Bruce F. Kimler, PhD

Professor
Radiation Oncology

Bachelor of Arts, University of Texas at Austin
Master of Arts, University of Texas at Austin, Thesis: Effect of Inert Gases on the Radiation Sensitivity of Spores of Bacillus megaterium.
Doctor of Philosophy, University of Texas at Austin, Dissertation: Modification of the Water-Dependent Radiation Sensitivity of Bacterial Spores by Inert Gases.


Curriculum vitae

Dr. Kimler completed his Bachelor of Arts, Master of Arts, and Doctorate of Philosophy degrees at the University of Texas at Austin.  Dr. Kimler completed post-doctoral education in the Division of Biological and Medical Research at Argonne National Laboratory in Argonne, Illinois, and in the Laboratory of Experimental Radiation Oncology in the Department of Radiation Therapy and Nuclear Medicine at Thomas Jefferson University Hospital in Philadelphia, Pennsylvania.  Dr. Kimler has devoted the majority of his career to the Department of Radiation Oncology (formerly Department of Radiation Therapy) at the University of Kansas Medical Center.  During his career he has also held secondary appointments in the Department of Radiation Biophysics at the University of Kansas in Lawrence, Kansas and at the International Molecular Cytology Program of the Instituto de Investigaciones Citologicas de la Caja de Ahorros de Valencia in Valencia, Spain.  Dr. Kimler is currently a professor in the Department of Radiation Oncology, and holds a secondary appointment as a Graduate Faculty Member of the Department of Pharmacology, Toxicology, and Therapeutics, both at at the University of Kansas Medical Center (KUMC).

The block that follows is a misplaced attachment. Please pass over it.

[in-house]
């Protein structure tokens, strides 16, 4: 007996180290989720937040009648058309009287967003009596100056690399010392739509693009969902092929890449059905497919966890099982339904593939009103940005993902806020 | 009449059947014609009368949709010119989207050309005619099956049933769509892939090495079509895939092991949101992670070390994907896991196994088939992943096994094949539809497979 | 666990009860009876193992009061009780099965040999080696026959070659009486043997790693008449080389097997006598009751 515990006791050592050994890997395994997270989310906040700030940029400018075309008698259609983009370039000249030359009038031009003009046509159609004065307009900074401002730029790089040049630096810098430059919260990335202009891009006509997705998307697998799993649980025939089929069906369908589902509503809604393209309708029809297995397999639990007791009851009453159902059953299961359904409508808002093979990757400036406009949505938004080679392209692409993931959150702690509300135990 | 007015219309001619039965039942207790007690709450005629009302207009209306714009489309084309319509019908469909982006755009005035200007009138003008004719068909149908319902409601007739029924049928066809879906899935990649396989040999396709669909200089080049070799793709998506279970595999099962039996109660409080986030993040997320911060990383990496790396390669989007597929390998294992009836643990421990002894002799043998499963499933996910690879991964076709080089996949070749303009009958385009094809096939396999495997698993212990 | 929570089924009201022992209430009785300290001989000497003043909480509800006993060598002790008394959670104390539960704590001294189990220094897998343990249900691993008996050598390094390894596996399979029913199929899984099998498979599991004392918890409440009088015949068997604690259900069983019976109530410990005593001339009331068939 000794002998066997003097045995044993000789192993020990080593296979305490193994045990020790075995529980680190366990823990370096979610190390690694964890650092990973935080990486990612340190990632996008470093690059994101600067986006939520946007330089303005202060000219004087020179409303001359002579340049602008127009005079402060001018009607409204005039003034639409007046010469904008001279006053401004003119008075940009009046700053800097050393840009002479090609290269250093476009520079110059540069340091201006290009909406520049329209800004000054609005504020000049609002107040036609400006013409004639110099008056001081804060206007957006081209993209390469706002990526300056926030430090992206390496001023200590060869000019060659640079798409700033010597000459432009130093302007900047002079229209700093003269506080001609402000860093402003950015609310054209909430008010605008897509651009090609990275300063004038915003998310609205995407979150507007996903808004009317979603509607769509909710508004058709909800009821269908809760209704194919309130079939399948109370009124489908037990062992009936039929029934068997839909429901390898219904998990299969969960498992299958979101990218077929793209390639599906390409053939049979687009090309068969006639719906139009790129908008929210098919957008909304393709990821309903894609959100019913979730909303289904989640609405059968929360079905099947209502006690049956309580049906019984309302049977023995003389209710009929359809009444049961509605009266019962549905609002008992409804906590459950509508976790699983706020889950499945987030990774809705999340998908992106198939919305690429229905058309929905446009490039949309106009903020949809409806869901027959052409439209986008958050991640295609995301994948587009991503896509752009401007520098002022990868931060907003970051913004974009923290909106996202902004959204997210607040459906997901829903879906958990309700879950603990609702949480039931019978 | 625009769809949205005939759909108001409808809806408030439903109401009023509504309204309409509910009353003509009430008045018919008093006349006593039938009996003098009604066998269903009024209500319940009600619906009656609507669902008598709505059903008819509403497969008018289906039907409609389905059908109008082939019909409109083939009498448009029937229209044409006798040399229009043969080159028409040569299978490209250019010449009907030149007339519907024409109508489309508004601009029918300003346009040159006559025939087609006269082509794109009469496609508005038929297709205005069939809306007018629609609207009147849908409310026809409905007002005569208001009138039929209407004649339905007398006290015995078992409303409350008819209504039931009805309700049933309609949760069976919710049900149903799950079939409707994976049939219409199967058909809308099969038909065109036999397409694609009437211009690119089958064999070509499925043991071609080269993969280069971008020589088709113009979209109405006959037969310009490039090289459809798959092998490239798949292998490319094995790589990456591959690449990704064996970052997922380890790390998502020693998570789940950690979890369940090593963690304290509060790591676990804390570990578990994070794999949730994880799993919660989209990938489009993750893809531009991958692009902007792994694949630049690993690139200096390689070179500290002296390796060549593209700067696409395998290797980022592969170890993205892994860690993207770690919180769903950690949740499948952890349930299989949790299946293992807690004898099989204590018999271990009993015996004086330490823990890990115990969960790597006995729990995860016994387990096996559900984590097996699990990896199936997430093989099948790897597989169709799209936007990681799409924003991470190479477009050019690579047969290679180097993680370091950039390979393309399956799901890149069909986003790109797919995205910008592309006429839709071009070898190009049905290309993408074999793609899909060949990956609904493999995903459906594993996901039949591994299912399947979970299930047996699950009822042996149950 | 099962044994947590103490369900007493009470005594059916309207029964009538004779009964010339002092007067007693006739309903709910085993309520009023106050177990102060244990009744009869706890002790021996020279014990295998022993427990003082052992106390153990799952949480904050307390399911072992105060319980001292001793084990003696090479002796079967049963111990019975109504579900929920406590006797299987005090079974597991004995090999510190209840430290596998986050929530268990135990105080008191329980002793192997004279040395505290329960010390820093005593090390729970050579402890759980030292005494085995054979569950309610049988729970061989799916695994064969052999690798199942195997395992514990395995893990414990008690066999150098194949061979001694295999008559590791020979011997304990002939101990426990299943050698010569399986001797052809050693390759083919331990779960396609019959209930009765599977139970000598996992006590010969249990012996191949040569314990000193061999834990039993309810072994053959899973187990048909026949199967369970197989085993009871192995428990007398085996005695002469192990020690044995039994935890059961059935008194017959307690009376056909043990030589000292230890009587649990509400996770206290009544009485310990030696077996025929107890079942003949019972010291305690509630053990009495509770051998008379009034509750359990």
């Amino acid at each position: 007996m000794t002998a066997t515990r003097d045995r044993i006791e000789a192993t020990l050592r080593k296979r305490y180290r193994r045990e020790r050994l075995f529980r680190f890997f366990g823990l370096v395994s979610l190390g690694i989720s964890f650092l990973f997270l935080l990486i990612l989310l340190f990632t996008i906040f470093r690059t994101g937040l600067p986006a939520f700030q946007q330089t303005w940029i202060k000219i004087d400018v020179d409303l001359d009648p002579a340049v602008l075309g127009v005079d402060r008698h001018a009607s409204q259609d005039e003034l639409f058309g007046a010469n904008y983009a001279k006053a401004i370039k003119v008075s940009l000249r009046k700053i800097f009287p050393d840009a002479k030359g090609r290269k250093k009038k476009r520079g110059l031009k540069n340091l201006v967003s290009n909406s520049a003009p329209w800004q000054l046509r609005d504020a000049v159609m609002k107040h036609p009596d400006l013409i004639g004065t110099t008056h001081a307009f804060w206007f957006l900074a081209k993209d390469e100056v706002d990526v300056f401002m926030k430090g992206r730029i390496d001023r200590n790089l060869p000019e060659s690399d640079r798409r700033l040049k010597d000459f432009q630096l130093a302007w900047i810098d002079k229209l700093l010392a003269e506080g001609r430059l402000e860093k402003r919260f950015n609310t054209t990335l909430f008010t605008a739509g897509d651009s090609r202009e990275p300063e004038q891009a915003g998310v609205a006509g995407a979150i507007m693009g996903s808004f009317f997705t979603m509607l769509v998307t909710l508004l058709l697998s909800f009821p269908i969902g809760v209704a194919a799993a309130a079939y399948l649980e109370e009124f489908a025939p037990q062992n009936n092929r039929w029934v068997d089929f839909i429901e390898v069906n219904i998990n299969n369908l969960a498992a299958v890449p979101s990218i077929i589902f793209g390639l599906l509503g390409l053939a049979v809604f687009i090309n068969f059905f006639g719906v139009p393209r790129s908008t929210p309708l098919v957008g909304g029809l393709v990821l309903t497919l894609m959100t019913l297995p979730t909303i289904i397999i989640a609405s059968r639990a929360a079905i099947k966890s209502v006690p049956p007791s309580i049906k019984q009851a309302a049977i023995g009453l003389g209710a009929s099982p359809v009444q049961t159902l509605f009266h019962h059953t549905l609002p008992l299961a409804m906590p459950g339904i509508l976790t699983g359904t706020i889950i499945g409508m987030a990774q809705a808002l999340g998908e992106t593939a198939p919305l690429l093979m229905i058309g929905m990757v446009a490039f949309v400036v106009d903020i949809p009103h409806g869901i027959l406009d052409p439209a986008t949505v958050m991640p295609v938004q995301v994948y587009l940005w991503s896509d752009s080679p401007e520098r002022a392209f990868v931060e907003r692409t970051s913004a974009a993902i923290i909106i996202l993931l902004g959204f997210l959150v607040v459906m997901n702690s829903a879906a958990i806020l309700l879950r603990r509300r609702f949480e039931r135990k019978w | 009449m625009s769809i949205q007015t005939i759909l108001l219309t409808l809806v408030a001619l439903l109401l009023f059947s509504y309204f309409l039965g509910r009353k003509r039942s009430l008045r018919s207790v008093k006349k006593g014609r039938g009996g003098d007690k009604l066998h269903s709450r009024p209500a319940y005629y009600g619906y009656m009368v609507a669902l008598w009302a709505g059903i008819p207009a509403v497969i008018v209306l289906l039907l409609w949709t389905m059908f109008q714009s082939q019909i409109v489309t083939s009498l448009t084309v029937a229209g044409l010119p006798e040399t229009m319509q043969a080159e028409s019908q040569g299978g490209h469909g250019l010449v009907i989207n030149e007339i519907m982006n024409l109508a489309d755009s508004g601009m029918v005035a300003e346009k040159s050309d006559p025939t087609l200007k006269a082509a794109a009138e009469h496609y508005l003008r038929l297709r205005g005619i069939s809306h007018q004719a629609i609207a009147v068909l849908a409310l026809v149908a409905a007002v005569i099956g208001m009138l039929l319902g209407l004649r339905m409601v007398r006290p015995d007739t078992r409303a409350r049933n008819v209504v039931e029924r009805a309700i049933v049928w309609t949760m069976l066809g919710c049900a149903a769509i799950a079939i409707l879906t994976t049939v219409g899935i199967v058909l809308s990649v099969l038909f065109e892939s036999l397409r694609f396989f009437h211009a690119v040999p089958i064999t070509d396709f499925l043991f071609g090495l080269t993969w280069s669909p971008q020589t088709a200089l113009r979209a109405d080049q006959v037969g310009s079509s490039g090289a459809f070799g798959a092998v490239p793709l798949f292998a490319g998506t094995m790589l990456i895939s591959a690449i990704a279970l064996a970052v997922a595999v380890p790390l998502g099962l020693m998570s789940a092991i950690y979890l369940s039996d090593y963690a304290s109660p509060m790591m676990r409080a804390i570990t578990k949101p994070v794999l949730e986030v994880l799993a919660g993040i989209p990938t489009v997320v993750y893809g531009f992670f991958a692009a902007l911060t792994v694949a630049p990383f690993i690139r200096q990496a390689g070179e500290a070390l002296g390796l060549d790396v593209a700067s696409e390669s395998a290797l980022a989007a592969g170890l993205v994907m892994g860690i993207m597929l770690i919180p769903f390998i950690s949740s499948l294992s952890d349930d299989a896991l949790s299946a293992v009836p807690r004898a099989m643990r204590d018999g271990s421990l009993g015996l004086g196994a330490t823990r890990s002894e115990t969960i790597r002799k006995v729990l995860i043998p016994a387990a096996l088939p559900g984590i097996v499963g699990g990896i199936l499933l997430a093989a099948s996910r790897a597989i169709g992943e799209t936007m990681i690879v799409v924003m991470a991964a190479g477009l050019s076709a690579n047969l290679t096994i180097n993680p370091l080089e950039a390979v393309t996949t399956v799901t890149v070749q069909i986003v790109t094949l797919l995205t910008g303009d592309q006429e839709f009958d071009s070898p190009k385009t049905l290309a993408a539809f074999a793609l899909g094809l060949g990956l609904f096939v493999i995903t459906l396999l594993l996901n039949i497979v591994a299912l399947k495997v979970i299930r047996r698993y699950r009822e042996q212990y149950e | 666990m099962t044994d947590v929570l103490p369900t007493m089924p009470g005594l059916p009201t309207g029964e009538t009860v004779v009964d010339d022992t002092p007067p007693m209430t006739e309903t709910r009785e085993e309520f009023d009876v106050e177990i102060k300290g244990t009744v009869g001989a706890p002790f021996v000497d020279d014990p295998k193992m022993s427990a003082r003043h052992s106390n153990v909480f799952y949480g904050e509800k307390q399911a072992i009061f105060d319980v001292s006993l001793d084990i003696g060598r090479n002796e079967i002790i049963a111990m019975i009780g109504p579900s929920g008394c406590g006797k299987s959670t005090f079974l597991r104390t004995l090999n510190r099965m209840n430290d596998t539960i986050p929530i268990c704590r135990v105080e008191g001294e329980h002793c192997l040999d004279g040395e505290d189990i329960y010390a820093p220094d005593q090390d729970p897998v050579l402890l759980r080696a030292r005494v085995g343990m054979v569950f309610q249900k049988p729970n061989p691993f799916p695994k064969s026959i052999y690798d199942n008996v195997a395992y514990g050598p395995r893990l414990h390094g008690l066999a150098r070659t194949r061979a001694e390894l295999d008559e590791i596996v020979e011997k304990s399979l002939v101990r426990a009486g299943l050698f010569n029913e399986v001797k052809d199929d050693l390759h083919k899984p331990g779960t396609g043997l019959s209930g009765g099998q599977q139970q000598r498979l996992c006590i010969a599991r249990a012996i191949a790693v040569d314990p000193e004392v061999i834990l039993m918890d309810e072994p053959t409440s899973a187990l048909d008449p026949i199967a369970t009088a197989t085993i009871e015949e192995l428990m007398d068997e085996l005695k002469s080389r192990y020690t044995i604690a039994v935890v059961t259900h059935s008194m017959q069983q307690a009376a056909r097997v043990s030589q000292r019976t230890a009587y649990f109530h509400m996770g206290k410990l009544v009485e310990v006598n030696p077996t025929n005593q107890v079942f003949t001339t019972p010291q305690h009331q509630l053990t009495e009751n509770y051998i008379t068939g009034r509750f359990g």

Dr. Kimler's areas of research interest include:

  • Development and utilization of biomarkers for prediction, prevention, and detection of breast cancer; and use in the conduct of Phase I and II clinical trials of potential chemopreventive agents.
  • Analysis of clinical data for elucidation of prognostic and predictive factors related to clinical outcomes.
  • The development of biological test systems by which the interactions of ionizing radiation and cancer therapeutic modalities can be tested.  These studies assess, at the experimental level, the potential use of new combined modality therapies for cancer treatment.  Clinical trials are then conducted to evaluate the efficacy of new cancer therapeutic approaches.
  • The effect of ionizing radiation on the development of the mammalian nervous system.
Last modified: Dec 09, 2013

Bruce F. Kimler, PhD

Contact

Bruce F. Kimler, PhD
Professor

Richard and Annette Bloch Radiation Oncology Pavilion, 3901 Rainbow Boulevard, MS 4033, Kansas City, KS 66160

P: 913-588-3612

ID=x6536